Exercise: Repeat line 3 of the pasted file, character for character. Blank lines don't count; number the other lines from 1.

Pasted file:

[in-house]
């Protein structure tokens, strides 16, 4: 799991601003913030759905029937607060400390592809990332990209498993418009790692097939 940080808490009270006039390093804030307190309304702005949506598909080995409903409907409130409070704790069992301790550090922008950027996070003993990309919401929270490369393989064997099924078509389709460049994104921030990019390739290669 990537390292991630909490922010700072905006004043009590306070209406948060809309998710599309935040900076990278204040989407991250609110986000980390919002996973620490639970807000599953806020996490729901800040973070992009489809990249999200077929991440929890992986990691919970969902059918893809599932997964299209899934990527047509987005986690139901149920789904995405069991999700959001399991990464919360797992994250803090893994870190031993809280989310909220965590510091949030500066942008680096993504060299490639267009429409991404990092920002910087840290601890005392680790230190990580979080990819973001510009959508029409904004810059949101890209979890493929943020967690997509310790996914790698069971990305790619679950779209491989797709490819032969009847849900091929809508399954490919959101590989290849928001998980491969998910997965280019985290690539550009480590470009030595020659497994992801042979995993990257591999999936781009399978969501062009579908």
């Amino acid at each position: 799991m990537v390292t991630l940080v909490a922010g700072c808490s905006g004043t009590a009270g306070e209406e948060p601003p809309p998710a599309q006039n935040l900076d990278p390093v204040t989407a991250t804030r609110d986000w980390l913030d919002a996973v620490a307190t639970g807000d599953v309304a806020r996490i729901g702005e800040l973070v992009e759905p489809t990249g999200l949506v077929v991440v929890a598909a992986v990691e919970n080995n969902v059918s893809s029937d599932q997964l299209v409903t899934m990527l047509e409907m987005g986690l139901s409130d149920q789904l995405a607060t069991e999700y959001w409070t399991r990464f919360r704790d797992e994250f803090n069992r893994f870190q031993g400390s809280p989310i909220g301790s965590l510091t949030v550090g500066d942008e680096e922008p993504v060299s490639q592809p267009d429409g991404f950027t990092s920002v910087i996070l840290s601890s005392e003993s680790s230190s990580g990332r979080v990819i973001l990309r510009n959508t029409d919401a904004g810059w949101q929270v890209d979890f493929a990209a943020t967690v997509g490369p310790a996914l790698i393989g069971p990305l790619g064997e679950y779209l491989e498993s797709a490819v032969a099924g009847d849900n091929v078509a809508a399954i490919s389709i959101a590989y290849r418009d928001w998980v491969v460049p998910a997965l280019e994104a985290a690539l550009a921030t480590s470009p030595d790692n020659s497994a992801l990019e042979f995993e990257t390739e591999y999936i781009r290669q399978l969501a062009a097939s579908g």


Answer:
């Amino acid at each position: 799991m990537v390292t991630l940080v909490a922010g700072c808490s905006g004043t009590a009270g306070e209406e948060p601003p809309p998710a599309q006039n935040l900076d990278p390093v204040t989407a991250t804030r609110d986000w980390l913030d919002a996973v620490a307190t639970g807000d599953v309304a806020r996490i729901g702005e800040l973070v992009e759905p489809t990249g999200l949506v077929v991440v929890a598909a992986v990691e919970n080995n969902v059918s893809s029937d599932q997964l299209v409903t899934m990527l047509e409907m987005g986690l139901s409130d149920q789904l995405a607060t069991e999700y959001w409070t399991r990464f919360r704790d797992e994250f803090n069992r893994f870190q031993g400390s809280p989310i909220g301790s965590l510091t949030v550090g500066d942008e680096e922008p993504v060299s490639q592809p267009d429409g991404f950027t990092s920002v910087i996070l840290s601890s005392e003993s680790s230190s990580g990332r979080v990819i973001l990309r510009n959508t029409d919401a904004g810059w949101q929270v890209d979890f493929a990209a943020t967690v997509g490369p310790a996914l790698i393989g069971p990305l790619g064997e679950y779209l491989e498993s797709a490819v032969a099924g009847d849900n091929v078509a809508a399954i490919s389709i959101a590989y290849r418009d928001w998980v491969v460049p998910a997965l280019e994104a985290a690539l550009a921030t480590s470009p030595d790692n020659s497994a992801l990019e042979f995993e990257t390739e591999y999936i781009r290669q399978l969501a062009a097939s579908g």